Definition of donkey in English:

donkey

Line breaks: don¦key
Pronunciation: /ˈdɒŋki
 
/

noun (plural donkeys)

  • 1A domesticated hoofed mammal of the horse family with long ears and a braying call, used as a beast of burden; an ass.
    • Equus asinus, family Equidae, descended from the wild ass of Africa
    More example sentences
    • Horses and donkeys produce mules, for example.
    • Hybrids such as the mule, a cross between a donkey and a horse, are sterile.
    • The strange script included drawings of camels, horses, donkeys and ibex.
    Synonyms
    ass; jackass, jenny; mule, hinny; Spanish burro
    British informal moke, neddy
    Scottish dated cuddy
  • 2 informal A stupid or inept person.
    More example sentences
    • We've called him and his ilk everything from thickheaded bozos, to donkeys and pious do-gooders.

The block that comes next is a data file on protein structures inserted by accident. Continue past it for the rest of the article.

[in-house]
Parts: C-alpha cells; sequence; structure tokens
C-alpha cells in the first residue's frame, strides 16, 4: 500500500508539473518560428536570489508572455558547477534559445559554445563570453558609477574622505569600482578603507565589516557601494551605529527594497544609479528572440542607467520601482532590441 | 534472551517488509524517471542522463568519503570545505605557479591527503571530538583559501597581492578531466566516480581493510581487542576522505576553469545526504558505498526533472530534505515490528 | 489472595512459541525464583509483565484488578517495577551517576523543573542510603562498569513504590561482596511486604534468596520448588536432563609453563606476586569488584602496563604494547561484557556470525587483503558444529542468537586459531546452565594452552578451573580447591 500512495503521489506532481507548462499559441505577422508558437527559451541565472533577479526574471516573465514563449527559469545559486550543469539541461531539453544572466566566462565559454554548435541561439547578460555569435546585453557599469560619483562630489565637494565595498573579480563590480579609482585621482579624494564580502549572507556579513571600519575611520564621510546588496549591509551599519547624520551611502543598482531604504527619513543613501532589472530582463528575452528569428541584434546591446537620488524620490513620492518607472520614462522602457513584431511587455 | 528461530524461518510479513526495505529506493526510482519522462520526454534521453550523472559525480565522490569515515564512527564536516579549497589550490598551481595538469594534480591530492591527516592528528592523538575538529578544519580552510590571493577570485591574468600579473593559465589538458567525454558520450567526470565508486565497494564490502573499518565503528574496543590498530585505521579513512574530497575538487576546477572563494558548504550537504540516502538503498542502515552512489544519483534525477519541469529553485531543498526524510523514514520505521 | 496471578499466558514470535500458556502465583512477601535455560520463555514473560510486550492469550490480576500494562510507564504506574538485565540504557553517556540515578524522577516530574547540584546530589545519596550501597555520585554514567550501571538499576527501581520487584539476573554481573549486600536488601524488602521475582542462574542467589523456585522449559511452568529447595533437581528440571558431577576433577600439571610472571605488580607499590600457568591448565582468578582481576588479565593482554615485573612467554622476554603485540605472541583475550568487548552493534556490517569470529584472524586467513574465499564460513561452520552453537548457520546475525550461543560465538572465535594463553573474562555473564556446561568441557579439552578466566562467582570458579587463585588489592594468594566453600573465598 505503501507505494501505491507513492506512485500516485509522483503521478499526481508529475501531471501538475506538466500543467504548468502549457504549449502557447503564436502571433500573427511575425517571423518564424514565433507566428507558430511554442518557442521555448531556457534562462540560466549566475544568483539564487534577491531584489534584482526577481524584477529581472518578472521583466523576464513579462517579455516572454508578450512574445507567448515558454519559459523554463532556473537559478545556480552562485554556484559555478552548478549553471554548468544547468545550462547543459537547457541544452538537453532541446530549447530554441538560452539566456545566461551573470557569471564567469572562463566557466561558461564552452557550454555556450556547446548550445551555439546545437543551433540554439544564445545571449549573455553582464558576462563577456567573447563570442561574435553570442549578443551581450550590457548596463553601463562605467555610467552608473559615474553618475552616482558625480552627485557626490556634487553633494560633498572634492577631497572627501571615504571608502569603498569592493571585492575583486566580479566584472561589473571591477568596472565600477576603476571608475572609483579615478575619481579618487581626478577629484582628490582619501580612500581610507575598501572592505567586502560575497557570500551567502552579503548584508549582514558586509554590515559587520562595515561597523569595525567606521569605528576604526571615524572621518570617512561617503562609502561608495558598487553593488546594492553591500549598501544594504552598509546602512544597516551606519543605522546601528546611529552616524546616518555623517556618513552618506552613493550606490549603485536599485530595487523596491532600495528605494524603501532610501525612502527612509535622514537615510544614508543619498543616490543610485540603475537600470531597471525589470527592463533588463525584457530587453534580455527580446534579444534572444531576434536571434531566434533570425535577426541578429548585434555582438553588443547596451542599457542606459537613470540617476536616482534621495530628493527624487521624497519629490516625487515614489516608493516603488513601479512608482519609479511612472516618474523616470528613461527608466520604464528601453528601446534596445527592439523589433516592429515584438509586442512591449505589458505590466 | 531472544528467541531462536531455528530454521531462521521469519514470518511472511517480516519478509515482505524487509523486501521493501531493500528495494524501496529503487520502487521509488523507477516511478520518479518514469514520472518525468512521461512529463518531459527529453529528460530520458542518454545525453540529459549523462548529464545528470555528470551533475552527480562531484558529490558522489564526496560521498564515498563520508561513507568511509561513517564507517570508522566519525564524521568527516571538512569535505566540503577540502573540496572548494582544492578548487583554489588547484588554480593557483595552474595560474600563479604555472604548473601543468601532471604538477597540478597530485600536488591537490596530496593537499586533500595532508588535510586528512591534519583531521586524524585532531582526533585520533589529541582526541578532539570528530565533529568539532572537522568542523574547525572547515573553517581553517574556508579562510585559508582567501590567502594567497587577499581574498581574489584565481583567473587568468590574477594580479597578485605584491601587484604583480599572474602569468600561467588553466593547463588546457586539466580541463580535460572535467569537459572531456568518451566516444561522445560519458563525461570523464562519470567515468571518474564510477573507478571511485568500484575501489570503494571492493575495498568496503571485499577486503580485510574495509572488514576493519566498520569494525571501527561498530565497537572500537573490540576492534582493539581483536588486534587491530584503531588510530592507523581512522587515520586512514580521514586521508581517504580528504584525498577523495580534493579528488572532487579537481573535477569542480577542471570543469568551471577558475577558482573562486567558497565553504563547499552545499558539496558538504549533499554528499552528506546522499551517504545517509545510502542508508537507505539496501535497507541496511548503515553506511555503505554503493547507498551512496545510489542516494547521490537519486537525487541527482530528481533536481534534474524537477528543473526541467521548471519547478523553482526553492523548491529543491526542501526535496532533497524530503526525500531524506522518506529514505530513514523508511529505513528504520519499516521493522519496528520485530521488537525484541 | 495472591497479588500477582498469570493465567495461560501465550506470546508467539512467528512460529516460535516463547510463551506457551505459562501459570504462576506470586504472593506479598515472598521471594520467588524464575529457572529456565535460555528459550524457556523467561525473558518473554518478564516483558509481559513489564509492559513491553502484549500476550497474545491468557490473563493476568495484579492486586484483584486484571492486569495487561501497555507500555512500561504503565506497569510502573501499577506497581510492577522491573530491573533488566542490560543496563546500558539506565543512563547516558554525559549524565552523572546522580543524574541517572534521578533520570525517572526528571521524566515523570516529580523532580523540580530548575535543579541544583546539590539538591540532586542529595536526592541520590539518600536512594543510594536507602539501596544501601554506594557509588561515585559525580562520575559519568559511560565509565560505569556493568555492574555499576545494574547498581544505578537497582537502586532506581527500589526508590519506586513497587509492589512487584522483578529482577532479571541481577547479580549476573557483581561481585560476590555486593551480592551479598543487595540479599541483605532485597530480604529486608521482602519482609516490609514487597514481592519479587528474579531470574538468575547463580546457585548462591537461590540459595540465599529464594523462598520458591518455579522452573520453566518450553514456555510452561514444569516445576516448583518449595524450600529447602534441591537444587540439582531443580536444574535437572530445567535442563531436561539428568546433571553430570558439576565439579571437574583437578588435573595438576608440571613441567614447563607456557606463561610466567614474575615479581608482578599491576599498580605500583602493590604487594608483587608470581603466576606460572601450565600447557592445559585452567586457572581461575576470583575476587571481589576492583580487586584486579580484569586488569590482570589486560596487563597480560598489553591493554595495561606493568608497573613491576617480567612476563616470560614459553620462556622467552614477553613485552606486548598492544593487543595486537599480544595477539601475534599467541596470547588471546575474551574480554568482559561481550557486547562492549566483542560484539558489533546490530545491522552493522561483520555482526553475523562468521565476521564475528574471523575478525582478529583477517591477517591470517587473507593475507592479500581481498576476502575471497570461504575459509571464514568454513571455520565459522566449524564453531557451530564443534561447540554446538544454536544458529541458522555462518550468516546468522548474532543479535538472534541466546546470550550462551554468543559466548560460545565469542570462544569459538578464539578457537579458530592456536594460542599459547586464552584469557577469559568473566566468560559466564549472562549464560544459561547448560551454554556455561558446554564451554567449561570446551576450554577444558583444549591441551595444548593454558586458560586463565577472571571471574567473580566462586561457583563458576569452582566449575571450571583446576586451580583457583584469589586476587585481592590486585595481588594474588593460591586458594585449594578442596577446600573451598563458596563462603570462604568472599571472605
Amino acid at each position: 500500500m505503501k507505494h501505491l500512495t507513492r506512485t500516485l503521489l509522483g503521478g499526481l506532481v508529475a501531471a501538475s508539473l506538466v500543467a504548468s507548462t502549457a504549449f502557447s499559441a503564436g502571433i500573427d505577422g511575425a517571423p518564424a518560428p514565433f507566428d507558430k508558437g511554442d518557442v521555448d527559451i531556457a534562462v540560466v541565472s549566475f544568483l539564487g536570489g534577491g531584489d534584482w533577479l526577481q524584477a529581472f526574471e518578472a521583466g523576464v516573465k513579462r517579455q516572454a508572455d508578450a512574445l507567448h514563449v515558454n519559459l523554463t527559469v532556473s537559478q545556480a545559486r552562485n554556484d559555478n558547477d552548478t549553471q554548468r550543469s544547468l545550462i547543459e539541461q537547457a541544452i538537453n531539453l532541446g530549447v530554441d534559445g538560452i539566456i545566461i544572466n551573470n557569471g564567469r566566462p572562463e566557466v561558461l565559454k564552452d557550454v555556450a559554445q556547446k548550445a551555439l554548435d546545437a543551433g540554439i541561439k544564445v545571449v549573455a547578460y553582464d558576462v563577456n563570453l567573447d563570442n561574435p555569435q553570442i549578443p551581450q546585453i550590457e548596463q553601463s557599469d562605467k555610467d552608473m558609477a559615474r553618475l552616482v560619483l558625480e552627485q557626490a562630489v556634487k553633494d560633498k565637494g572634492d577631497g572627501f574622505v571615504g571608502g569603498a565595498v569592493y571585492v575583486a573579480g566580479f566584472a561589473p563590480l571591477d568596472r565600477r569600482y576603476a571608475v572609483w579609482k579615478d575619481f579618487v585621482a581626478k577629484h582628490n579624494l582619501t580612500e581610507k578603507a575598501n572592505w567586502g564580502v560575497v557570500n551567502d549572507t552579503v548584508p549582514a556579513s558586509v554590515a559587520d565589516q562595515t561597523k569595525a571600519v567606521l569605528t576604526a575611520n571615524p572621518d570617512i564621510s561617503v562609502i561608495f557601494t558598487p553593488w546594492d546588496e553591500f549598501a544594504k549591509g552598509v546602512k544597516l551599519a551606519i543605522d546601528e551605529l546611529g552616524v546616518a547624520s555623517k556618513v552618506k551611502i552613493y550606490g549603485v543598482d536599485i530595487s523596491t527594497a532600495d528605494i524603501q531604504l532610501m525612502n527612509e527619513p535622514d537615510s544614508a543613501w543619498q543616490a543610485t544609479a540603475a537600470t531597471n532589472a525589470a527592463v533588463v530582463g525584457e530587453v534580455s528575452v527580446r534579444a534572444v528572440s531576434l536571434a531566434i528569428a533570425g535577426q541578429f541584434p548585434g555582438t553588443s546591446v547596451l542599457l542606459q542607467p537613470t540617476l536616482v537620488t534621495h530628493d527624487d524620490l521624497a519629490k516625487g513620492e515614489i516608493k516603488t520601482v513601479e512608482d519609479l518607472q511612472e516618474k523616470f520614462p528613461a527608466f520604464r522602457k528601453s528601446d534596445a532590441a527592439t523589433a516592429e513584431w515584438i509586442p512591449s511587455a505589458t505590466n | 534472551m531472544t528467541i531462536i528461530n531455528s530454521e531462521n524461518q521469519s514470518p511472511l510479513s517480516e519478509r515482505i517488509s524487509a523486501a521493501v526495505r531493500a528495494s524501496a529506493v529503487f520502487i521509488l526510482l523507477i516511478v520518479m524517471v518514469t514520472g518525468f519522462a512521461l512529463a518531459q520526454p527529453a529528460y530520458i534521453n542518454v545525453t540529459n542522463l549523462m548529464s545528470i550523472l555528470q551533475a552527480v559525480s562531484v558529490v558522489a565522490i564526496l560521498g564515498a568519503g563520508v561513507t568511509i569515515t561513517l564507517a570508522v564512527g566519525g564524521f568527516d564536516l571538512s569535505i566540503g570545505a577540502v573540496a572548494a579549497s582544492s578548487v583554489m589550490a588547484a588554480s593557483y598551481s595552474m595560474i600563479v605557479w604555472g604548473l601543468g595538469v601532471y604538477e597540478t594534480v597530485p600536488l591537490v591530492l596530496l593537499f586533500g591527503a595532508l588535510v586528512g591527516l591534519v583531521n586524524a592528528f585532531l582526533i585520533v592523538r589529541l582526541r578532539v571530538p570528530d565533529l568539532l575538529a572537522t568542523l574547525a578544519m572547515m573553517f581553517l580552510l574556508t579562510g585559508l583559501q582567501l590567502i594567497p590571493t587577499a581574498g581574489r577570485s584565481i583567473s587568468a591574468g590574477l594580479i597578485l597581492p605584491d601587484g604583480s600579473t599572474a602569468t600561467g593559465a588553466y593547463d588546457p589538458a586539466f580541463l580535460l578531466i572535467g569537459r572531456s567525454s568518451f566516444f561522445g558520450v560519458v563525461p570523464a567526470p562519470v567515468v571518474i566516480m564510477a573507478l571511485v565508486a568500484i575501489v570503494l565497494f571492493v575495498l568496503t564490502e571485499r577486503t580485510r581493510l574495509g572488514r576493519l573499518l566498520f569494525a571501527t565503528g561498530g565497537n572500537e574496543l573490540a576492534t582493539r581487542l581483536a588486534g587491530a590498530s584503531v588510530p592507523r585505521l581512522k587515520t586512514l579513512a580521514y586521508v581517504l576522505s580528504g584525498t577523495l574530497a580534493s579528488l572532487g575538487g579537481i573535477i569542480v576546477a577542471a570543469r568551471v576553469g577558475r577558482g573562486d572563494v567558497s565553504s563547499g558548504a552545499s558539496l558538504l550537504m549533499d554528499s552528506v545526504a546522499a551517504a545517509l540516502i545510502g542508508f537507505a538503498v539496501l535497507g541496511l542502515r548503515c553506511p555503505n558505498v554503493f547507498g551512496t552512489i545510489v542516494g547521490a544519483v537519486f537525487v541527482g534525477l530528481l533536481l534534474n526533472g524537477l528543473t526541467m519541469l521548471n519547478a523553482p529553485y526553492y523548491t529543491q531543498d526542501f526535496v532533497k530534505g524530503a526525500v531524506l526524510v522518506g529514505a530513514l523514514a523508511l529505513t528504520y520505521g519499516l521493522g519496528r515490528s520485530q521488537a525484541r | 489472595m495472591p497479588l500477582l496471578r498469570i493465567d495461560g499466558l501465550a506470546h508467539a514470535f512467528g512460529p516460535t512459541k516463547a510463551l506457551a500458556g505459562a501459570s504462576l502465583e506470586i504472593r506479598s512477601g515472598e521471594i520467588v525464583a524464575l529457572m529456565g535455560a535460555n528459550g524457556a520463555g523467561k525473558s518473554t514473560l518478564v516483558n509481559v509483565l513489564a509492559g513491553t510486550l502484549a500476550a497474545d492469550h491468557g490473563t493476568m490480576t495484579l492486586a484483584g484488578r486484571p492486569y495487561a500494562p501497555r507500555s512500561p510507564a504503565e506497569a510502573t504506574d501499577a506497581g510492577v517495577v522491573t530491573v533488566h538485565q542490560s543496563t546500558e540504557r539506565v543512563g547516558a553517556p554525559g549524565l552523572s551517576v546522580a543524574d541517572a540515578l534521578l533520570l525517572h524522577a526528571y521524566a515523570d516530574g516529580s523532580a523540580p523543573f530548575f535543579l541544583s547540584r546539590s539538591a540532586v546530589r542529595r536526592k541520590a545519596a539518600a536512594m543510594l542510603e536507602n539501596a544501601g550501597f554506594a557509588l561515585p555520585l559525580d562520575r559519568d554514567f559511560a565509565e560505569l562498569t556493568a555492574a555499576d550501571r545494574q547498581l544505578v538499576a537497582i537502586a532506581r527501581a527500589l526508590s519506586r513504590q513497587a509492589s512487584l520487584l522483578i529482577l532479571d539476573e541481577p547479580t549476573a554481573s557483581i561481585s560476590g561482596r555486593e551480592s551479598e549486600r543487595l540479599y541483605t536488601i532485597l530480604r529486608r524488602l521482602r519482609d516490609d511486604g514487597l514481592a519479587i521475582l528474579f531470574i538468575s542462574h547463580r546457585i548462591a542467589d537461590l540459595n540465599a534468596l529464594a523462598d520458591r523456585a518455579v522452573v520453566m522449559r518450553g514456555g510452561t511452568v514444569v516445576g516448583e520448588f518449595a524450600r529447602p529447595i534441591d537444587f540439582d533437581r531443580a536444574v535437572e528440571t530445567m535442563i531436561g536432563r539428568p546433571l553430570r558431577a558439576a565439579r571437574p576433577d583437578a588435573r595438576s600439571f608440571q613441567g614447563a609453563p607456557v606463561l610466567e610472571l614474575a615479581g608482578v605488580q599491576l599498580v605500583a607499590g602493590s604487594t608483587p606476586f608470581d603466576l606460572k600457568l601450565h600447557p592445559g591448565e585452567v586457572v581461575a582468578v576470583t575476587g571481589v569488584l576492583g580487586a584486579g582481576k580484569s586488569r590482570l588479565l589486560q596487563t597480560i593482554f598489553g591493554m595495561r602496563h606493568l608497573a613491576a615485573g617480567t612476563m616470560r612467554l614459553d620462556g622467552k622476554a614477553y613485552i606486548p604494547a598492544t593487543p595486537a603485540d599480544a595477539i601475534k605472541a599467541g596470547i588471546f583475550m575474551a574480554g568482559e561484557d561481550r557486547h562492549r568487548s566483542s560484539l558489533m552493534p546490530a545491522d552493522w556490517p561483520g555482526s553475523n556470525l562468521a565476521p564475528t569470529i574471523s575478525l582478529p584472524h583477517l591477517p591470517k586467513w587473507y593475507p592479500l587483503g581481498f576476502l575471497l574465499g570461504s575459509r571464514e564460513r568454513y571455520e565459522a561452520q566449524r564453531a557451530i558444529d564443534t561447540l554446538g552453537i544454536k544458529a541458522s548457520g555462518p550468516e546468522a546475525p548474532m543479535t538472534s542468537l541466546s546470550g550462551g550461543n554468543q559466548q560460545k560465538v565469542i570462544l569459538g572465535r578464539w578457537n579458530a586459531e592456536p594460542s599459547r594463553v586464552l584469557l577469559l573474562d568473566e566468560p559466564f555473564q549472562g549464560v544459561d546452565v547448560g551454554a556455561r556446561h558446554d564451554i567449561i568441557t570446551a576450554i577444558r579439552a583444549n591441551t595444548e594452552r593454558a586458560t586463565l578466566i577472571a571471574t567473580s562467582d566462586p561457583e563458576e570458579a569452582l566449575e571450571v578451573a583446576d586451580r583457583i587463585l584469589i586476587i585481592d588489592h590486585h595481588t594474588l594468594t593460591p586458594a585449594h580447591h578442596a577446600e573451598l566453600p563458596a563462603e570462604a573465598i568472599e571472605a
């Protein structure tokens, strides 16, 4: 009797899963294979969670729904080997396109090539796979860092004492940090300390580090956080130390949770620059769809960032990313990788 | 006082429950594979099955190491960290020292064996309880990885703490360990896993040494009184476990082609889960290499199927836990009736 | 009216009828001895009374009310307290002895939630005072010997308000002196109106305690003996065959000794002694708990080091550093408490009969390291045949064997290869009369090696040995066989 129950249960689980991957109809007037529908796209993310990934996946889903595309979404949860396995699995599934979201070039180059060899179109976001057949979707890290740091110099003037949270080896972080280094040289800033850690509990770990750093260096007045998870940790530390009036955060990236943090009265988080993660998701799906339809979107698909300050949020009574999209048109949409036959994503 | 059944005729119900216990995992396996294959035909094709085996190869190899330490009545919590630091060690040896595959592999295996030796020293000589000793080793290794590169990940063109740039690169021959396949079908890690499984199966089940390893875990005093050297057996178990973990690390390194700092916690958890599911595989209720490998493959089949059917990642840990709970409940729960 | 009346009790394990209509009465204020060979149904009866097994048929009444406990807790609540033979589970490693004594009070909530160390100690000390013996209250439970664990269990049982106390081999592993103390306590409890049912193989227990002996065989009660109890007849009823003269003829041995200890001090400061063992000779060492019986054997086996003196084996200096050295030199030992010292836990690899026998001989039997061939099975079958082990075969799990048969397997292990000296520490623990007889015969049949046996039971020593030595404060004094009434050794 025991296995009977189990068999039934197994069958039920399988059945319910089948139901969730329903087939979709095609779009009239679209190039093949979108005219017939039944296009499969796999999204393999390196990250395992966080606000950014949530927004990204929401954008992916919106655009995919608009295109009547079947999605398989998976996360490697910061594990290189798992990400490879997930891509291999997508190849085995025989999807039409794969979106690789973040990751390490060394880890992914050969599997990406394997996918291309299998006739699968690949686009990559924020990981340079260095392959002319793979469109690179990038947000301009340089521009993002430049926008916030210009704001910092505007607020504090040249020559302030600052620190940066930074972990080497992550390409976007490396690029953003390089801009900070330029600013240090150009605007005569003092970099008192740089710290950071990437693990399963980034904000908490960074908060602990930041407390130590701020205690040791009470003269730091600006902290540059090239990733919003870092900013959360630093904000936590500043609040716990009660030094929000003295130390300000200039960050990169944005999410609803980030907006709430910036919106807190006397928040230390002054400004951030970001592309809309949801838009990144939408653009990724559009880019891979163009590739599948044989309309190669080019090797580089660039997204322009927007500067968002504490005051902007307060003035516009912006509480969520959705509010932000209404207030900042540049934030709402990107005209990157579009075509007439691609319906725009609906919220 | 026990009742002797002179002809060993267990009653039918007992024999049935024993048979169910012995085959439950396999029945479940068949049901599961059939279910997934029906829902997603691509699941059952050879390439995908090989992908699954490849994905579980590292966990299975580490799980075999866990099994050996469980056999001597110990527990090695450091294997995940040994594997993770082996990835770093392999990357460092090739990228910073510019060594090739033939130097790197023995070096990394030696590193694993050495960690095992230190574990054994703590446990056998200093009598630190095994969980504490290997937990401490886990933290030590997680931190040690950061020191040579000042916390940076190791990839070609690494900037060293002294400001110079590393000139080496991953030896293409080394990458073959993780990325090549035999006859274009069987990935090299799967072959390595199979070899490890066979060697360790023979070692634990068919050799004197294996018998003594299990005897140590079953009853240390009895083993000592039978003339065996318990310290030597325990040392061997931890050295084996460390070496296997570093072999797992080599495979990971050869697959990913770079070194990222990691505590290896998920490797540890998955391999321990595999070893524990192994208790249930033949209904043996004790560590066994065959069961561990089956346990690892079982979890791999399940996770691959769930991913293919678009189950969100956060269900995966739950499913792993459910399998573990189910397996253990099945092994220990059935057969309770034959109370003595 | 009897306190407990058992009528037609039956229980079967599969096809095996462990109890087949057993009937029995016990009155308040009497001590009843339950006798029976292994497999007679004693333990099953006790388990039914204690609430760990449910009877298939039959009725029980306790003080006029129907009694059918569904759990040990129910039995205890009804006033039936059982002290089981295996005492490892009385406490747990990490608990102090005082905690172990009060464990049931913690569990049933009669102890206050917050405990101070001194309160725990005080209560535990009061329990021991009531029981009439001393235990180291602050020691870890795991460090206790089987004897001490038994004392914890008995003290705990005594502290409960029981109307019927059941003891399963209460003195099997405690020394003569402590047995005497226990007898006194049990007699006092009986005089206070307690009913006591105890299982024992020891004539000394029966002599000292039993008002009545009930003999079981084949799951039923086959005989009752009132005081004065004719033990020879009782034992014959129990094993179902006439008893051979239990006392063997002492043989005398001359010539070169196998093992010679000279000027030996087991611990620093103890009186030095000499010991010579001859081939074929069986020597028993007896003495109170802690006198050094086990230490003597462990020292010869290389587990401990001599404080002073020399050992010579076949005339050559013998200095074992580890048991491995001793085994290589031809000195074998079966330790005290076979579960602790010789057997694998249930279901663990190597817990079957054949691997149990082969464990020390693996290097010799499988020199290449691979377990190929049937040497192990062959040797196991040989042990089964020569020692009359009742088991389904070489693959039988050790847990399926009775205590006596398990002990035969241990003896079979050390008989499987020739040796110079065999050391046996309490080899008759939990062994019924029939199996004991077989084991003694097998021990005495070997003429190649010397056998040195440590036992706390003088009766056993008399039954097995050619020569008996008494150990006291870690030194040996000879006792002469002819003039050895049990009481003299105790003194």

• I had seven names in all: imbecile, donkey, flax-head, dope, glump, ninny, and fool.
  • 3 informal An engine.
  • 4 (also donkey stool) A low stool on which an artist sits astride, especially in an art school.
  • 5 [mass noun] A children’s card game involving exchanging cards.

Phrases

donkey's years

British informal A very long time: we’ve been close friends for donkey’s years
More example sentences
  • The feeling in the village is really angry, people are very upset because of the amount of people who have played down there, going back donkey's years.
  • I have lived round here for donkey's years and this seemed to be the worst managed match.
  • It is the best lead toys collection we've seen in donkey's years and we are expecting that it will attract national collector interest.

Origin

late 18th century (originally pronounced to rhyme with monkey): perhaps from dun1, or from the given name Duncan.

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